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Harmful Algae Found in Five More Kentucky Lakes

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Harmful algae blooms have been identifiedin several more Kentucky lakes, including two in Jefferson County and one in Oldham County. This brings the total number of affected lakes to 15.These algal blooms have been in the news a lot lately, both in Kentucky and around the country. Earlier this month, the drinking water system in Toledo, Ohio shut down due to a harmful spike in algae in Lake Erie. And it seems every few weeks, the Kentucky Division of Water announces another lake that’s been found with high levels of algae.John Brumley from the Kentucky Division of Water says this year, it’s not necessarily that there are more blooms than usual in Kentucky. The state and federal government are testing more water bodies.“Long story short, probably, historically we’ve had this amount of blue-green blooms occurring throughout the state. It’s just that now we’re actually looking for it," he said.These algal blooms are a type of cyanobacteria, or blue-green algae. They can irritate your skin if you’re exposed to it for a prolonged amount of time. The algae can also cause nausea and other gastrointestinal problems.The two main factors that contribute to harmful algal blooms are nutrient pollution—like runoff from agricultural operations and sewage overflows—and warmer water.“Blue-greens are probably there all year round, but when you have higher light intensity, higher temperatures and you have, some people would use the word stagnant, water that’s not being agitated,” Brumley said. “All of those conditions make it favorable for these blue-green bacteria to start to multiply. And that’s what a bloom is.”Some studies have linked an increase in harmful algal blooms to climate change.Meanwhile in Kentucky, the Division of Water has issued advisories at the following lakes:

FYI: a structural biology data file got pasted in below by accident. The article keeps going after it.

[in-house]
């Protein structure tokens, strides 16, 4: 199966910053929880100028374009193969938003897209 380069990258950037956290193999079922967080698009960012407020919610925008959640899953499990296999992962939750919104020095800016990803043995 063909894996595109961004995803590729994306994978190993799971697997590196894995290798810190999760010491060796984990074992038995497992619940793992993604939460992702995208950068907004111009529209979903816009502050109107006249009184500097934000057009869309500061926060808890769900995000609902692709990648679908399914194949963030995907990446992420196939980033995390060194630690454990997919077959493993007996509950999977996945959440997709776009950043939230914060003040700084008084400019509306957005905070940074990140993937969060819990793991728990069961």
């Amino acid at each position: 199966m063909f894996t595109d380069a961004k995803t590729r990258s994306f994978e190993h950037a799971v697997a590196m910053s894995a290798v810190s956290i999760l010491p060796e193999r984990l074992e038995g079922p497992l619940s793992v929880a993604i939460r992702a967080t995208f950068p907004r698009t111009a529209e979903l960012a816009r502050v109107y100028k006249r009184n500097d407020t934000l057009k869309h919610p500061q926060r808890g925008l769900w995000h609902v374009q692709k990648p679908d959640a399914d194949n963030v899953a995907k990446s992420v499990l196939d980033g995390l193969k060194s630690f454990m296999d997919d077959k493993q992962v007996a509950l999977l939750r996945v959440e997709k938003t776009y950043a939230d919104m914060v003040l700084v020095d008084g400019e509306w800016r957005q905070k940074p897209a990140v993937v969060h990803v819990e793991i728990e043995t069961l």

• McNeely Lake (Jefferson County)
  • Long Run Lake (Jefferson County)
  • Reformatory Lake (Oldham County)
  • Campbellsville City Reservoir (Taylor County)
  • General Butler State Park Lake (Carroll County).
  • Greenbriar Creek Reservoir (Montgomery County)  
  • Guist Creek Lake (Shelby County)
  • Willisburg Lake (Washington County)
  • Carpenters Lake (Daviess County)
  • Taylorsville Lake (Spencer County)
  • Beaver Lake (Anderson County)  
  • Barren River Lake (Allen, Barren, and Monroe counties)
  • Nolin Reservoir (Edmonson, Grayson, and Hart counties)
  • Green River Lake (Adair, Taylor and Casey counties)
  • Rough River Lake (Breckinridge, Grayson and Hardin counties)

The lakes aren’t closed for recreational purposes, but the Division of Water recommends people take the following precautions to protect themselves:

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  • Direct contact with affected water, including swimming, wading, fishing, paddling, diving and water skiing may result in symptoms. It is advisable to avoid contact with water that has unusual color or where blue-green bacteria have been identified, even if the water appears to be clear.
  • People who are prone to respiratory allergies or asthma should avoid areas with harmful algal blooms. Children may be particularly sensitive.
  • If contact has been made with water containing blue-green algae, wash off with fresh water. In some cases, skin irritation will appear after prolonged exposure. If symptoms persist, consult your local health care provider.
  • Fish fillets(not organs) may be consumed after the fillets have been rinsed in clean, non-lake water. It is advisable to wash any parts of your body that have come into contact with the fish.
  • Prevent pets and livestock from coming into contact with HAB-infested waters

Erica Peterson is WFPL's Director of News and Programming.